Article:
First day it feels like fall

Right now in Austin, Texas, it’s 61 degrees F. The expected high today is 75. This after weeks and weeks of highs in the upper 90s.

Sometimes we don’t get our first cool front until after the middle of October, so this respite is very welcome.

And this early cool front has brought RAIN. Although this past summer was thankfully not nearly as hot as the one 3 years ago that brought devastating fires, still, this August was so hot and dry, big cracks appeared in the ground around my trailer. It was a task to keep the trees planted last year watered.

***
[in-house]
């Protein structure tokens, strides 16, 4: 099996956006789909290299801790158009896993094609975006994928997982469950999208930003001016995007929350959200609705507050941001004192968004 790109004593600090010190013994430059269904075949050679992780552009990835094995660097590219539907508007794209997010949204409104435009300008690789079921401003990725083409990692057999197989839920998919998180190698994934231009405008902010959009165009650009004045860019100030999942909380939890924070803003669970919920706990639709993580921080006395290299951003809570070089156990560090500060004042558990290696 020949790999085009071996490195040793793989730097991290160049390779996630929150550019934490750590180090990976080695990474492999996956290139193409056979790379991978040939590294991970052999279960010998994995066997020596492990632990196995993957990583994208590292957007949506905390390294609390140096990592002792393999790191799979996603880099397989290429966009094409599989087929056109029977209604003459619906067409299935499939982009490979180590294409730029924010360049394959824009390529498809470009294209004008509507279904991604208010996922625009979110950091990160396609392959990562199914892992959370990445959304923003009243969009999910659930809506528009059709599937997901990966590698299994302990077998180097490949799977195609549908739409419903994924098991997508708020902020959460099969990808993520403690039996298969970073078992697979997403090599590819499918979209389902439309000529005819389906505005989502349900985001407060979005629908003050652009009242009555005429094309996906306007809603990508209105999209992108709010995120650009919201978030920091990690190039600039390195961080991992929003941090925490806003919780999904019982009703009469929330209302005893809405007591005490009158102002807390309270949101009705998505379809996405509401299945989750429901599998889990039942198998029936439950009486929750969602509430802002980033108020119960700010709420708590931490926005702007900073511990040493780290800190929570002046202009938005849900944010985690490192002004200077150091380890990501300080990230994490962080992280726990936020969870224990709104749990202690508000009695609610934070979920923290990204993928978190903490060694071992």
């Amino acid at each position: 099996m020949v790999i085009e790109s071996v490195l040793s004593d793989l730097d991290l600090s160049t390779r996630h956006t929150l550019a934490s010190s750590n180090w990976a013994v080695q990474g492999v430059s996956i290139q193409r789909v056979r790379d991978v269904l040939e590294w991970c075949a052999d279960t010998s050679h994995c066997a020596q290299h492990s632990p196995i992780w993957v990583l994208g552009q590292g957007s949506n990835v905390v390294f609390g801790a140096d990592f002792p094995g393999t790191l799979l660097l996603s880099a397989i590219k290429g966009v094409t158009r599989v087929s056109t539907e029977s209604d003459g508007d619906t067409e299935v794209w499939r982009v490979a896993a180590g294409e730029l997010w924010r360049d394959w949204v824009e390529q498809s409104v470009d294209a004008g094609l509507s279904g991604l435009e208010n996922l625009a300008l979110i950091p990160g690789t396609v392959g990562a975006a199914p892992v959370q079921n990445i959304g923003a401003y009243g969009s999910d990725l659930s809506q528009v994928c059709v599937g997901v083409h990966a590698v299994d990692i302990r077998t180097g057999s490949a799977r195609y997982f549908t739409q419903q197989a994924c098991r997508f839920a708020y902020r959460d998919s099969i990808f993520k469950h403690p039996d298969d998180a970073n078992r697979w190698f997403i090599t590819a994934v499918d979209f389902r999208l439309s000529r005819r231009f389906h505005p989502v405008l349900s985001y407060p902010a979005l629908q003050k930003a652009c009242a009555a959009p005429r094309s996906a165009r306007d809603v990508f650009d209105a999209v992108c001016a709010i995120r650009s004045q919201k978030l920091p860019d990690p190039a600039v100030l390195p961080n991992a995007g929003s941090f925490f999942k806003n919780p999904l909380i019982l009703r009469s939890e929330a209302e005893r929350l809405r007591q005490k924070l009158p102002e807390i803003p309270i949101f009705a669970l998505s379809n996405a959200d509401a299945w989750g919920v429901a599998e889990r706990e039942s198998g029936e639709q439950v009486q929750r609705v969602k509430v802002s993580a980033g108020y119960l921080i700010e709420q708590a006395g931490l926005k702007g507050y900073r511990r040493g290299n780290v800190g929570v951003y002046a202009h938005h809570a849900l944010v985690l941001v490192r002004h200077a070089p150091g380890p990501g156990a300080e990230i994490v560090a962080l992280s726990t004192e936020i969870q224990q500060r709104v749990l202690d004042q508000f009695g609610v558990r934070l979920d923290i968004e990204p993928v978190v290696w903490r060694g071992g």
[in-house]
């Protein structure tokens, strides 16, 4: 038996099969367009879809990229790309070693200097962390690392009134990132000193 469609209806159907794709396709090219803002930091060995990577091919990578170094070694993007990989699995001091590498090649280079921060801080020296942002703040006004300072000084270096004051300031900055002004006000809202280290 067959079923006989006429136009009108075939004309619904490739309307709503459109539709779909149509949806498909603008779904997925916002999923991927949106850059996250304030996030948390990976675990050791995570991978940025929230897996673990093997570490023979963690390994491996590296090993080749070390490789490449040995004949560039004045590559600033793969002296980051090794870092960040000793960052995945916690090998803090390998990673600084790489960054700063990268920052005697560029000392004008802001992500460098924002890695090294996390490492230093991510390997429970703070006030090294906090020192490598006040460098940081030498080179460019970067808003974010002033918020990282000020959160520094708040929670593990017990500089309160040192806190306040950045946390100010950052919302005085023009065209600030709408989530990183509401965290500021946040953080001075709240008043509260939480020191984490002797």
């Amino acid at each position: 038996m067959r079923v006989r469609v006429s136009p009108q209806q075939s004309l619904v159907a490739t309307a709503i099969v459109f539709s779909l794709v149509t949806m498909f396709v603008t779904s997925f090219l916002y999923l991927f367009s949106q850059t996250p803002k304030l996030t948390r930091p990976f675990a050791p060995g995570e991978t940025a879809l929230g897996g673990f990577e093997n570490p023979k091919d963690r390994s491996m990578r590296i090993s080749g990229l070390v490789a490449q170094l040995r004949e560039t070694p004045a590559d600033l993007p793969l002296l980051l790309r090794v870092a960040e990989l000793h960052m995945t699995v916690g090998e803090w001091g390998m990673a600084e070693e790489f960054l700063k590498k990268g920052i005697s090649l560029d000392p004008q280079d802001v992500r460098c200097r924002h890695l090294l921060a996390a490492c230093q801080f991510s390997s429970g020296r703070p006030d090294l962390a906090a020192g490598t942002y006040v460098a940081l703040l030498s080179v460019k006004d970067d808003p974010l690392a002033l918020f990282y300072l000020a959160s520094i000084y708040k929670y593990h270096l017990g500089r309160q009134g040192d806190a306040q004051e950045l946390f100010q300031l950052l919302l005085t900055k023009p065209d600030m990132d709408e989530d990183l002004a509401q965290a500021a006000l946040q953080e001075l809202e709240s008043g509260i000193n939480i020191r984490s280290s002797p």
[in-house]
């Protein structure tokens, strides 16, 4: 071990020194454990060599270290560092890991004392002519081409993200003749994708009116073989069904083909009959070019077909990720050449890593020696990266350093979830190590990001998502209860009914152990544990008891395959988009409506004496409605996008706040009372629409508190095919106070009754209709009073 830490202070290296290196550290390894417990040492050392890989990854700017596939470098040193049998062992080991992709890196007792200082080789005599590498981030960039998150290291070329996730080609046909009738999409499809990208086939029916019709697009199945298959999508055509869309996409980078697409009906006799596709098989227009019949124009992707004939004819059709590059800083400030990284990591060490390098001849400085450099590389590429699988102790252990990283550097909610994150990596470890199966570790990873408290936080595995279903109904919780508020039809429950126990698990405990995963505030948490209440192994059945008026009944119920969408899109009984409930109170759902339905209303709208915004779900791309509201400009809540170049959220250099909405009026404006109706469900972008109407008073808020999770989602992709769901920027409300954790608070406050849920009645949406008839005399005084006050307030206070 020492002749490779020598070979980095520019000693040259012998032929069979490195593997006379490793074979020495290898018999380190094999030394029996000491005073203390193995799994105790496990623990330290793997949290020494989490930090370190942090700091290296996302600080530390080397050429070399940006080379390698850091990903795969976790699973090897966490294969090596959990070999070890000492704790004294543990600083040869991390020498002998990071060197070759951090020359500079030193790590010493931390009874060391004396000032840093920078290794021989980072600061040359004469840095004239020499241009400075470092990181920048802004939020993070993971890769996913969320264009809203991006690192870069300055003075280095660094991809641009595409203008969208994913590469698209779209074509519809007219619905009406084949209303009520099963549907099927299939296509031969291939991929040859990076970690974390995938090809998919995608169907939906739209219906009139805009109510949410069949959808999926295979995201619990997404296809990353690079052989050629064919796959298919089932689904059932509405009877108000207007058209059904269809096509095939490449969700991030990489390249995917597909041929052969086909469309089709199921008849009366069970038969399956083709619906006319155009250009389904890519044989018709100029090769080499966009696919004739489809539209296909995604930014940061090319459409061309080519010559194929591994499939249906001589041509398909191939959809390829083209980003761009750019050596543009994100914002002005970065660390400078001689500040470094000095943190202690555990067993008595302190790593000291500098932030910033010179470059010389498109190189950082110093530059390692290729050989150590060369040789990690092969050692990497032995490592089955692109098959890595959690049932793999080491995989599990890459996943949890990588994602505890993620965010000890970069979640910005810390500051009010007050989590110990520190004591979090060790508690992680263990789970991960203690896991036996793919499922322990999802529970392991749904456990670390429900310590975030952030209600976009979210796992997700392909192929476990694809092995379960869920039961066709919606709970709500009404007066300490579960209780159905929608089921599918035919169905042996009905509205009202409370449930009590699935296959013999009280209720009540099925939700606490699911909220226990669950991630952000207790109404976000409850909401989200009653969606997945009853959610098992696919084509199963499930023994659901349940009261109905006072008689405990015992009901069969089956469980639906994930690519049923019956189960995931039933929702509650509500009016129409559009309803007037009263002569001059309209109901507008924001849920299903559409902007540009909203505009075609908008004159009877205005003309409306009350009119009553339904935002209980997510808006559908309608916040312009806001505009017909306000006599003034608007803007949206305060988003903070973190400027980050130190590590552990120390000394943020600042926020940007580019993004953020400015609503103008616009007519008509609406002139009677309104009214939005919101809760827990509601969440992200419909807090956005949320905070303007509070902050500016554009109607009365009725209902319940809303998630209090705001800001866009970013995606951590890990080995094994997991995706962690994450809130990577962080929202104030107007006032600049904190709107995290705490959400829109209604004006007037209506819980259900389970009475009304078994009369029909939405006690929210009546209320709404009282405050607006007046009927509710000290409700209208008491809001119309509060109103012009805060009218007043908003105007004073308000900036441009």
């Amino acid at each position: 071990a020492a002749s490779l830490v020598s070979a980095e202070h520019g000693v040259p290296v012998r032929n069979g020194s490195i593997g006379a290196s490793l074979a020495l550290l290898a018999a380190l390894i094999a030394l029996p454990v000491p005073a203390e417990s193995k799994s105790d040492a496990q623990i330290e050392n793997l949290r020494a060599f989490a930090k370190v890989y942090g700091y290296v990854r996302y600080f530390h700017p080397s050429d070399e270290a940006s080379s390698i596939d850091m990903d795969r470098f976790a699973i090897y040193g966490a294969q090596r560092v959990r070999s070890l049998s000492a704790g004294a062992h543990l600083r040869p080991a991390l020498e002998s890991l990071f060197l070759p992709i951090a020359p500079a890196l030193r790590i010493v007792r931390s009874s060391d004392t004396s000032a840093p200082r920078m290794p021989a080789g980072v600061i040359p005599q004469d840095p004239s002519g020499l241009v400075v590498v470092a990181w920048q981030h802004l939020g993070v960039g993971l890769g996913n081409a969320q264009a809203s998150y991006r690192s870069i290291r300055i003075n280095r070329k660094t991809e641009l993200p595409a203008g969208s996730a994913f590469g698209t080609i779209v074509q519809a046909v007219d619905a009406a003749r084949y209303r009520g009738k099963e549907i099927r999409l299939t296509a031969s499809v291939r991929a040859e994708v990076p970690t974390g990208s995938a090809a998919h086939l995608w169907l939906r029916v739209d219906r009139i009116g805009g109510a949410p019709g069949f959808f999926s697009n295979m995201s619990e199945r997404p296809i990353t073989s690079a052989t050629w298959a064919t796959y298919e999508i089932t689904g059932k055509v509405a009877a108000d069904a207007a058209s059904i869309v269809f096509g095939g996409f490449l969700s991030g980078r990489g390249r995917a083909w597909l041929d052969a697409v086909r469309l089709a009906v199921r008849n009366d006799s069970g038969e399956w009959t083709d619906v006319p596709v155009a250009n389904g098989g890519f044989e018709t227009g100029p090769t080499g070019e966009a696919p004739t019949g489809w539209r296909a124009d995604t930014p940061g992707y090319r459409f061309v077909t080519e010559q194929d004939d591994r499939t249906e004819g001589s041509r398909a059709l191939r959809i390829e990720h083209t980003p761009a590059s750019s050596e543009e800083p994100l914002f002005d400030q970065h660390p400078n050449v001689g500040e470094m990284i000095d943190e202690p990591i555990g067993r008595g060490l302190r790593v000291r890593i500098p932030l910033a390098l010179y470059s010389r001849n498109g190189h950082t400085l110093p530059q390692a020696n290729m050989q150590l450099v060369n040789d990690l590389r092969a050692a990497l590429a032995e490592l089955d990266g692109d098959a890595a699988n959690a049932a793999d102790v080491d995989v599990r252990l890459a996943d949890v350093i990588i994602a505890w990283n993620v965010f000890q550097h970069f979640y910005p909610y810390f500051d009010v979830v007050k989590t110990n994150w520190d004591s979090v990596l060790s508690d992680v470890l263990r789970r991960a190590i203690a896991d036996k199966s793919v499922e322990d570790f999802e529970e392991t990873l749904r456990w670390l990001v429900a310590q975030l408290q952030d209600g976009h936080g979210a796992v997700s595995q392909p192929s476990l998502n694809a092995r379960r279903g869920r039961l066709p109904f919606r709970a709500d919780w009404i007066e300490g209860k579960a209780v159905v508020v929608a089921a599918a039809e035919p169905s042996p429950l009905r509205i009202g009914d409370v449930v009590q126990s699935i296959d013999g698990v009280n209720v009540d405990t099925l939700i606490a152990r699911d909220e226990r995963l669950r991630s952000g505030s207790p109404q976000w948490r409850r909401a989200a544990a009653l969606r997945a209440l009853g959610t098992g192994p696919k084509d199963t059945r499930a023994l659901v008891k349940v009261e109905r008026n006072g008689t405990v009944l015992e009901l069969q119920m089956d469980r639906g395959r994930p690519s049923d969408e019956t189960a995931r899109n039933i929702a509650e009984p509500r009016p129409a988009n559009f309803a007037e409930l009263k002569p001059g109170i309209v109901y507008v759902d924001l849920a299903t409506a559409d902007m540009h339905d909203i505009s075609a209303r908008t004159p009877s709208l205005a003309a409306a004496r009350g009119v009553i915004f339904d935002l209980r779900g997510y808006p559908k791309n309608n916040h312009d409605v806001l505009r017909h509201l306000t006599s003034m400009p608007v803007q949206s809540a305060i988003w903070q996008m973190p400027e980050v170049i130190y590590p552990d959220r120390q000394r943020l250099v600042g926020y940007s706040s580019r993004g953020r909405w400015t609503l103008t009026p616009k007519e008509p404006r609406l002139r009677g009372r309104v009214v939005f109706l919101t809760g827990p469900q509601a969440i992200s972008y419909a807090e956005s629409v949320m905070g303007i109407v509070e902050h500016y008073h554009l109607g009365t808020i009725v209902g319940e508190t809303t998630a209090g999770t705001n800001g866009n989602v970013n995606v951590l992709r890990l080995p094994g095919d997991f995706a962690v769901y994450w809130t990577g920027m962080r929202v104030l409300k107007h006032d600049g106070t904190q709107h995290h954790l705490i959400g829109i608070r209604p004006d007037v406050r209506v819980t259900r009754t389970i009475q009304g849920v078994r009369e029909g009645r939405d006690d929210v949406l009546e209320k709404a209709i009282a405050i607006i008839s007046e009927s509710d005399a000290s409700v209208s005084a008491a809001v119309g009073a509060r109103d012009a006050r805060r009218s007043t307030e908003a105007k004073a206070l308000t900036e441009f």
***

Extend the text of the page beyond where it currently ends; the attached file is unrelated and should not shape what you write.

gingko leaf

Gingko leaf

I’ve got a massage client at my downtown Austin studio this morning, and then I’m heading back home to honor the change in seasons by planting things: a Canby oak, a gingko tree (so excited to have this prehistoric the that turns yellow in fall!), a mountain laurel shrub, a loquat tree, and several yellow bells and Pride of Barbados flowering shrubs for lasting color and hummingbirds.

Then, I’ll be making my first bone broth of the season, from bones saved over the summer when it was just too hot to simmer anything on the stove for hours.

The change in seasons always brings a change in my energy. I need more sleep. My eating habits change. I feel so energized.

So grateful for change after so much sameness!

 

Letting the light in